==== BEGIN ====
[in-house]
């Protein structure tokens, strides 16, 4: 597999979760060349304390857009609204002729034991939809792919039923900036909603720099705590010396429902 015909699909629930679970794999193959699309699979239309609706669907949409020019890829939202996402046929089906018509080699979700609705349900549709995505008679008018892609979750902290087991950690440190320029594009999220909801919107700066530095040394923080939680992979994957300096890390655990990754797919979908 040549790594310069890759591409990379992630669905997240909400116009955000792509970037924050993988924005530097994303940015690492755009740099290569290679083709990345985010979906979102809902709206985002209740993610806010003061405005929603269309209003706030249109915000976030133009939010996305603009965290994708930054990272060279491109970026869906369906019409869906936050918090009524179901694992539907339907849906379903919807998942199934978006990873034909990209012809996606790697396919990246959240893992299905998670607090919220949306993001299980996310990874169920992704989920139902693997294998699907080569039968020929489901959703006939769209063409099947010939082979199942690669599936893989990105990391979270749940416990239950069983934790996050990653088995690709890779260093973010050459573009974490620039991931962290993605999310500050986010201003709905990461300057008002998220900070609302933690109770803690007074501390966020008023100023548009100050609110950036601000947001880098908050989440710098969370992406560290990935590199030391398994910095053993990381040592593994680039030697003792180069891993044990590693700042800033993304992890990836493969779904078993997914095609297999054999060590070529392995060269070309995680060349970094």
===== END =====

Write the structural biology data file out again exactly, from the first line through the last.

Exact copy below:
[in-house]
């Protein structure tokens, strides 16, 4: 597999979760060349304390857009609204002729034991939809792919039923900036909603720099705590010396429902 015909699909629930679970794999193959699309699979239309609706669907949409020019890829939202996402046929089906018509080699979700609705349900549709995505008679008018892609979750902290087991950690440190320029594009999220909801919107700066530095040394923080939680992979994957300096890390655990990754797919979908 040549790594310069890759591409990379992630669905997240909400116009955000792509970037924050993988924005530097994303940015690492755009740099290569290679083709990345985010979906979102809902709206985002209740993610806010003061405005929603269309209003706030249109915000976030133009939010996305603009965290994708930054990272060279491109970026869906369906019409869906936050918090009524179901694992539907339907849906379903919807998942199934978006990873034909990209012809996606790697396919990246959240893992299905998670607090919220949306993001299980996310990874169920992704989920139902693997294998699907080569039968020929489901959703006939769209063409099947010939082979199942690669599936893989990105990391979270749940416990239950069983934790996050990653088995690709890779260093973010050459573009974490620039991931962290993605999310500050986010201003709905990461300057008002998220900070609302933690109770803690007074501390966020008023100023548009100050609110950036601000947001880098908050989440710098969370992406560290990935590199030391398994910095053993990381040592593994680039030697003792180069891993044990590693700042800033993304992890990836493969779904078993997914095609297999054999060590070529392995060269070309995680060349970094």